Commit e624c3fb authored by con's avatar con
Browse files

Coding style & patterns

parent 2ec0eaf6
......@@ -36,6 +36,7 @@ equals(QMAKE_DIR_SEP, /) { # unix, mingw+msys
HELP_FILES = $$PWD/qtcreator-api.qdocconf
HELP_DEP_FILES = $$PWD/qtcreator-api.qdoc \
$$PWD/coding-style.qdoc \
$$PWD/../qt-defines.qdocconf \
$$PWD/../qt-html-templates.qdocconf \
......@@ -27,7 +27,7 @@
\contentpage{index.html}{Qt Creator}
\contentspage{index.html}{Qt Creator}
\page coding-style.html
\title Qt Creator Coding Rules
......@@ -58,6 +58,7 @@ that you:
\o Adapt the code to the structures already existing in Qt Creator, or in
the case that you have better ideas, discuss them with other developers
before writing the code.
\o Follow the \l{Patterns and practices} that we use in Qt Creator.
\o Take advantage of Qt. Don't re-invent the wheel. Think about what parts
of your code are generic enough that they might be incorporated into
Qt proper.
......@@ -484,5 +485,47 @@ Line breaks
In the .cpp files you document the implementation if the implementation
in non-obvious.
\section1 Patterns and practices
\section2 Passing file names
Qt Creator API expects file names in "portable" format, i.e. with '/'
instead of '\\' even on Windows. If you want to pass a file name to
the API that comes from the user, you need to convert it with
QDir::fromNativeSeparators first. Whenever you present a file name to the user,
you need to convert it back to native format with QDir::toNativeSeparators.
In most places, file names should be cleaned absolute paths.
When comparing file names consider using FileManager::fixFileName which makes
sure that paths are clean and absolute and also takes Windows' case-insensitivity
into account (but is an expensive operation).
\section2 Plugin extension points
A plugin extension point is an interface that is provided by a plugin to
be implemented by others. The plugin then retrieves all implementations of the interface
and uses them, they "extend" the functionality of the plugin. A common pattern is
that the implementations of the interface are put into the global object pool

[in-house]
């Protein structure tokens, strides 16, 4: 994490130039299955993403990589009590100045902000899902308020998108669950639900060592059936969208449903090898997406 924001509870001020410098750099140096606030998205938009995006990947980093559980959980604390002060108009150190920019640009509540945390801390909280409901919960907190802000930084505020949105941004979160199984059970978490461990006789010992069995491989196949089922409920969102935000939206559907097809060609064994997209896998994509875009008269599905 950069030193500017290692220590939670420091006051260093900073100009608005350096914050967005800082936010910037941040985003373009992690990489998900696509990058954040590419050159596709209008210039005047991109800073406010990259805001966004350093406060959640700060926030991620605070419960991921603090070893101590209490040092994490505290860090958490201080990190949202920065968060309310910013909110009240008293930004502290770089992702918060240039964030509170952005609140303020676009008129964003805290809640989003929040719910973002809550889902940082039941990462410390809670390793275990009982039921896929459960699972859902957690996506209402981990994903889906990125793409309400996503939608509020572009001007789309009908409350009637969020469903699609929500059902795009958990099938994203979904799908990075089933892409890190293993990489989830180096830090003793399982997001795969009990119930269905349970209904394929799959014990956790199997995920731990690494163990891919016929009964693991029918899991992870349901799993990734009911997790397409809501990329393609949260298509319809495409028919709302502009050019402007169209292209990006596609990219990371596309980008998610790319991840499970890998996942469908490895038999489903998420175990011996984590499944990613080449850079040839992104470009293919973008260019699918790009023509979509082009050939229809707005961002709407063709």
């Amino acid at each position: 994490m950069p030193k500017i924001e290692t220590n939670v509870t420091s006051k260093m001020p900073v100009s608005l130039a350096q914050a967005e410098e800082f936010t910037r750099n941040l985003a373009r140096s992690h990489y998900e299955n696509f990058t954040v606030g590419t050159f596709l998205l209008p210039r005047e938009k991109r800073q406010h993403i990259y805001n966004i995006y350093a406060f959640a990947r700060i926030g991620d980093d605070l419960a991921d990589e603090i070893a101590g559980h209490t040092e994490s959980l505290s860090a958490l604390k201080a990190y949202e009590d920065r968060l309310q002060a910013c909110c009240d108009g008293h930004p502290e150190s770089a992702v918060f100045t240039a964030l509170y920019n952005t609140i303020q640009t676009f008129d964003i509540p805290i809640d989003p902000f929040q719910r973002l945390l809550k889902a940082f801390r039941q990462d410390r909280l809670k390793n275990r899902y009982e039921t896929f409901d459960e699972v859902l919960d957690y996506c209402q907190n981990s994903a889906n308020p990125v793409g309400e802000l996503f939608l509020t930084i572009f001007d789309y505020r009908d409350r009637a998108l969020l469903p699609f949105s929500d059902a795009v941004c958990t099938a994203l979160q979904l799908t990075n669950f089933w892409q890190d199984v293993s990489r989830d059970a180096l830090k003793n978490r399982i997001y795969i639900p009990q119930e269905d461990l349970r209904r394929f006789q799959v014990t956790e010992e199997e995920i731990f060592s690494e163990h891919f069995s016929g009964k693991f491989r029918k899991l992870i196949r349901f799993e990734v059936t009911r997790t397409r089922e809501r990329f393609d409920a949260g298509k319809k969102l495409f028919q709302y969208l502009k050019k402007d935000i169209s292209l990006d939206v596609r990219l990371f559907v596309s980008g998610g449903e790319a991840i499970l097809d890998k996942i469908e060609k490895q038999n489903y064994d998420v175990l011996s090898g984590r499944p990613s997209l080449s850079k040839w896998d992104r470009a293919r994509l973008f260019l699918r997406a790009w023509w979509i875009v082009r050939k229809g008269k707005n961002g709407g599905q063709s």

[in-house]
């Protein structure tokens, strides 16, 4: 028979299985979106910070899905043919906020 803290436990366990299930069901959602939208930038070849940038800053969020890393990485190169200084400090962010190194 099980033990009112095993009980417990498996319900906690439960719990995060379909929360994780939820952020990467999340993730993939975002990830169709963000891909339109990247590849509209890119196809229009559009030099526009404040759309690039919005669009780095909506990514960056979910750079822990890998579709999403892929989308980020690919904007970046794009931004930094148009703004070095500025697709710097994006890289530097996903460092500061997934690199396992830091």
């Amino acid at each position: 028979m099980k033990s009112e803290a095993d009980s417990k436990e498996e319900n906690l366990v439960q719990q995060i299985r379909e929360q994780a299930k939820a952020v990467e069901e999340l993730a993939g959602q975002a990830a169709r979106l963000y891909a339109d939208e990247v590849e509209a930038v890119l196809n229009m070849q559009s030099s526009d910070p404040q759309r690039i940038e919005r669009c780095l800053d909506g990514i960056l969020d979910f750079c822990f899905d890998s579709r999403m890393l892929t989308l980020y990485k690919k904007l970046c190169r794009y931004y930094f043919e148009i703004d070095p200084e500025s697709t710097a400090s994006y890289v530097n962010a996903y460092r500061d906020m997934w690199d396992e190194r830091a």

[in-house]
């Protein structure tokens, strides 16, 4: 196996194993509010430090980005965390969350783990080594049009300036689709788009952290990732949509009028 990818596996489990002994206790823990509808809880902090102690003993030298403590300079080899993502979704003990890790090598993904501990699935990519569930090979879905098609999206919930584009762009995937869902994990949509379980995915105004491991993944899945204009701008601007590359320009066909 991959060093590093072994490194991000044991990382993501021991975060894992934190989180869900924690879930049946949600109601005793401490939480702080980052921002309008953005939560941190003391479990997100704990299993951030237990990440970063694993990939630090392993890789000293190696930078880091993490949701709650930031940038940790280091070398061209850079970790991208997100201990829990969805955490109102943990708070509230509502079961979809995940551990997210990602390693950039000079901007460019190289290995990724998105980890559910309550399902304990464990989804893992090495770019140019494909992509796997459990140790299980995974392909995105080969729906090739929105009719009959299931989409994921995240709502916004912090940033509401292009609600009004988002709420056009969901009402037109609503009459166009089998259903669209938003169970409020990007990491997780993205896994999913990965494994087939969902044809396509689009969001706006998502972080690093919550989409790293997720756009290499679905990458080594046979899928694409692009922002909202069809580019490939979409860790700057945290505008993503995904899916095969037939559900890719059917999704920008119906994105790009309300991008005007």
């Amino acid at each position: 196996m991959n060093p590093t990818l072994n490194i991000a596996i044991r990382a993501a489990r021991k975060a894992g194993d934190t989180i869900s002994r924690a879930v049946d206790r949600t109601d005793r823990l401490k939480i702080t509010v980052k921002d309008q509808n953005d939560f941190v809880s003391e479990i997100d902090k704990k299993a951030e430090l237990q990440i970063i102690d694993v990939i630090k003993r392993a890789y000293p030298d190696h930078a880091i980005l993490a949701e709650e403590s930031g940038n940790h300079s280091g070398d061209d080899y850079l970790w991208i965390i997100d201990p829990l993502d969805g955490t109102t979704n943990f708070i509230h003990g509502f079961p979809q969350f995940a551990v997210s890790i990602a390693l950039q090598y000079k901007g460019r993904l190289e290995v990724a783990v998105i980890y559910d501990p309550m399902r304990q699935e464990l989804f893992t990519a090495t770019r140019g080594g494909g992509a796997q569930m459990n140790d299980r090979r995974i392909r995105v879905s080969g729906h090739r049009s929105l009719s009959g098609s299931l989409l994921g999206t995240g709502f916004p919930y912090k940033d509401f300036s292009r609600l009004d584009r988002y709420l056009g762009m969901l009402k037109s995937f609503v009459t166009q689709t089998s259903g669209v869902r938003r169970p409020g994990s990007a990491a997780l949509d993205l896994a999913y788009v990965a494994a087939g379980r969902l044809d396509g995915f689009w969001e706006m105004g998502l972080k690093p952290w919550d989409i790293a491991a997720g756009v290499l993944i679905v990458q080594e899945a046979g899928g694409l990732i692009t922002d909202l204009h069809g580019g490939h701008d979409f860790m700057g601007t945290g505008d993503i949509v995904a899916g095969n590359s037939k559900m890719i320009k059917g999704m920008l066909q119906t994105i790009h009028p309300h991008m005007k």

during plugin initialization, and the plugin retrieves them from the object pool at
the end of plugin initialization.
For example: The Find plugin provides the FindFilter interface for others to implement.
With the FindFilter interface, additional search scopes can be added, that appear in
the Advanced Search dialog. The Find plugin retrieves all FindFilter implementations
(from the global object pool, see below)
and presents them in the dialog, forwarding the actual search request to the correct
FindFilter implementation, which then performs the search.
\section2 Using the global object pool
You can add objects to the global object pool via PluginManager::addObject,
and retrieve objects of a specific type again via PluginManager::objects.
This should mostly be used for implementations of \l{Plugin extension points}.
Cases where you should not use it are:
\o Singletons. Don't put a singleton into the pool, and don't retrieve it from there.
Use the singleton pattern instead.
......@@ -36,7 +36,8 @@
simple means for plugin cooperation that allow plugins to provide
hooks for other plugin's extensions.
To get an overview of what parts of QtCreator are extensible, have a look at the \l{Common Extension Tasks} page.
To get an overview of what parts of Qt Creator are extensible, have a look at the \l{Common Extension Tasks} page.
Also read and follow the Qt Creator \l{Qt Creator Coding Rules}{coding style and best practice patterns}.
\section1 Core Libraries
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